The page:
FAO.org

Home > In Action > Building on success: programme expands focus from forests to landscapes

Building on success: programme expands focus from forests to landscapes

30% of the world’s forests are managed by local people – smallholders, women, forest communities and indigenous peoples.

Key facts

Between 2002 and 2012, the FAO National Forest Programme (NFP) Facility allocated some 900 small grants to NGOs, academia and government agencies as well as to forest-user associations, indigenous communities and other organizations in 80 developing countries. The grants, averaging around US$25 000, aimed to foster country leadership and strengthen the participation of stakeholders in developing and implementing national forest programmes. The impact of these grants shows that, with local support and participation, forests can serve as engines of growth to propel economic activity at all levels. Now the programme is moving forward as the new Forest & Farm Facility. It will continue providing small grants to local producer organizations, giving communities the opportunity and capacity to maintain and improve their own forests, and a voice in policy-making processes. It also will work to raise awareness of the broad contribution of forests – focusing on establishing links with other sectors that depend on or are affected by this precious resource, such as agriculture, energy, tourism and the economy.

FAO’s National Forest Programme (NFP) Facility illustrates that even in the world’s poorest countries, transferring small grants to support local organizations can have a significant impact. The Facility promoted sharing of best practices among countries, supported the revision or formulation of new policies, and also supported successful regional initiatives that ranged from revitalizing forestry education in eastern Africa to developing a strategy for forest-industry development in the Congo Basin.

In Guatemala, a national alliance of community foresters, made up of indigenous people and forestuser groups, received small grants to facilitate meetings and set up communication networks to influence national and international policy. Within two years, it had become a political force representing 400 000 forest users.

In Liberia, in spite of logging bans, corrupt operators continued cutting forests and exporting timber. A small grant linked geographically dispersed forest communities that were trying to protect their forests. In 2010, with Facility support, Liberia established a National Forest Programme Platform, comprising the National Forest Forum and 15 Country Forest Forums with a multistakeholders’ steering committee. Forest stakeholders now use this platform for discussion of key issues related to natural resources and increased information dissemination on policy issues.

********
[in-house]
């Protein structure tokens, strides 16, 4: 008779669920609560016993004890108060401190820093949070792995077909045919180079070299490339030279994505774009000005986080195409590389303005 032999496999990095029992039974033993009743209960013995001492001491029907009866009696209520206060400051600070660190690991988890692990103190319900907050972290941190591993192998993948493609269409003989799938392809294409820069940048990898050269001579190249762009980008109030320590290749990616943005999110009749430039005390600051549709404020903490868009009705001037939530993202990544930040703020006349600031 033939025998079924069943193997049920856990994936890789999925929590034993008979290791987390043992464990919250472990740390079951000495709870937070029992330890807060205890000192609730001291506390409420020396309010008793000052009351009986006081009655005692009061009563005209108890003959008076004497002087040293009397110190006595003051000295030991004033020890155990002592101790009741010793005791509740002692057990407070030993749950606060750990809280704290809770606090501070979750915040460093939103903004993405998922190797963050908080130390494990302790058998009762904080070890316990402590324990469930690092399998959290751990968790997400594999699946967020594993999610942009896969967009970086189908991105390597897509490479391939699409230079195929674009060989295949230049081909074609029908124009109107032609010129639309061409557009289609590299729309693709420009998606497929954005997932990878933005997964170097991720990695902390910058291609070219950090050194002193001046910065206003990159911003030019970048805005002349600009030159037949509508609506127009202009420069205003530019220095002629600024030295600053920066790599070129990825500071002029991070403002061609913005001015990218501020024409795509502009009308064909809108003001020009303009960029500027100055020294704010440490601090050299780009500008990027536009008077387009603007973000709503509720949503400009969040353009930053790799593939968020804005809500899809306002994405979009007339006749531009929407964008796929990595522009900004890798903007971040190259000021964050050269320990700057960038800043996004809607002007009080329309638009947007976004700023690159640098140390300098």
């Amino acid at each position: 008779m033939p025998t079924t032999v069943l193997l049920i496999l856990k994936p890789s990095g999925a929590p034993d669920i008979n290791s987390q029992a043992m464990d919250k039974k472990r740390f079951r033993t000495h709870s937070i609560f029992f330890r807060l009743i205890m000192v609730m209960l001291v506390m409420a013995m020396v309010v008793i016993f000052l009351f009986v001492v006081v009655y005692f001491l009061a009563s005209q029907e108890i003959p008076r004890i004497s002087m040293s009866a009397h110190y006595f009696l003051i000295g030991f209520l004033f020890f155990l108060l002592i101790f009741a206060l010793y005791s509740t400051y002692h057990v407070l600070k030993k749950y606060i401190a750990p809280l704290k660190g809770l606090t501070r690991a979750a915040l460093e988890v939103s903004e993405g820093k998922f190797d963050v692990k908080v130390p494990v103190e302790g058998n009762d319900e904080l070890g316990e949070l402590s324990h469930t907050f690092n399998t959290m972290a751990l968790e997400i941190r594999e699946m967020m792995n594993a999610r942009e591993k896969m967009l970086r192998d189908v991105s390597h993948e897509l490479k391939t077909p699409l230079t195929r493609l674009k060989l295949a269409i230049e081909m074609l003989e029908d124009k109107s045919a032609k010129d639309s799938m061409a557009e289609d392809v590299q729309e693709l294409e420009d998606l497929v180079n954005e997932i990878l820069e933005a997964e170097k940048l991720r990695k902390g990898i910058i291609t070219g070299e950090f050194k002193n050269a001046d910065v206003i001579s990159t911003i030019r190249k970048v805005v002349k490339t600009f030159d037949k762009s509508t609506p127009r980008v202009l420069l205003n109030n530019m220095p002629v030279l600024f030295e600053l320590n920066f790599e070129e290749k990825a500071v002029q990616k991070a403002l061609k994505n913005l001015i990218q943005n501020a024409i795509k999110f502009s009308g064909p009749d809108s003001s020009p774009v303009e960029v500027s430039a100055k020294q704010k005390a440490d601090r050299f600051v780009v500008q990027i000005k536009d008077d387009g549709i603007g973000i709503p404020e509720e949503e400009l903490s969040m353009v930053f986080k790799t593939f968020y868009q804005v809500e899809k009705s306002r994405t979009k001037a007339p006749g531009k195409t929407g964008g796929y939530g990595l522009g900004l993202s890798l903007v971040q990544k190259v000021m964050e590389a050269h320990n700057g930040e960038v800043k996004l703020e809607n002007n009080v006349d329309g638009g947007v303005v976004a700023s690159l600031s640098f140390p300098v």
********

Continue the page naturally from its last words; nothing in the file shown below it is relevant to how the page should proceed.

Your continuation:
In Cambodia, awareness-raising and capacity-building activities supported by the Facility have improved national capacity to participate in National Forest Programme processes. Establishing working relationships among civil society and community groups, development partners and government representatives, and ensuring trust building, confidence raising and capacity development, were all great challenges and took significant time to evolve. Yet these efforts have proved to be a significant achievement in Cambodia.

Recognizing the contribution of local forest stakeholders

Today, 30 percent of the world’s forests are managed by local people – smallholders, women, forest communities and indigenous peoples. Although in most cases their management is informal, these forest-users still make enormous contributions to the success of investments on the ground. Yet they often remain marginalized from decision-making processes and isolated from economic and market opportunities. As the Facility recognized in the 80 countries where it operated, smallholders will not be part of the national process unless they are organized. Thanks to the awareness raised by its local implementing organizations, the contribution of the forest sector has become more visible in partner countries.

Those grants, specifically targeted to involve smallholder stakeholders in policy and legal framework discussions, proved that rural populations could benefit economically from forests, significantly increasing their food security.

Raising visibility of forest sector      

Building on its success in establishing stakeholder groups and giving foresters a larger voice in the government, the Facility’s new phase will be incorporated as part of the Forest & Farm Facility. It will continue to provide guidance as well as small grants to local groups, enabling them to organize themselves better  so they will have representation in the process. However, as its name implies, the Forest & Farm Facility will increase its focus on “crosssectoral integration”, looking at the landscape rather than just the forest. This means it will work to raise awareness of forests’ connection with other sectors that depend on, or are impacted by, forests, such as agriculture, energy, water, trade, environment and even the tourism sector. Often the forest sector has been sidelined, not considered a major contributor to national GDP or employment generation since so much of the activity is informal and contributions are often not accounted for in statistical information. Too often, the contribution of forests to economic life is not fully appreciated until the land begins to disappear.

Looking to the future, the new Forest & Farm Facility will continue to help stakeholders organize themselves so they have representation and a voice in forestand farm-related policy debates. But with its broader landscape focus, it will also ensure the sector itself has a more visible role in policy-makers’ decisions on poverty reduction, food security and climate change.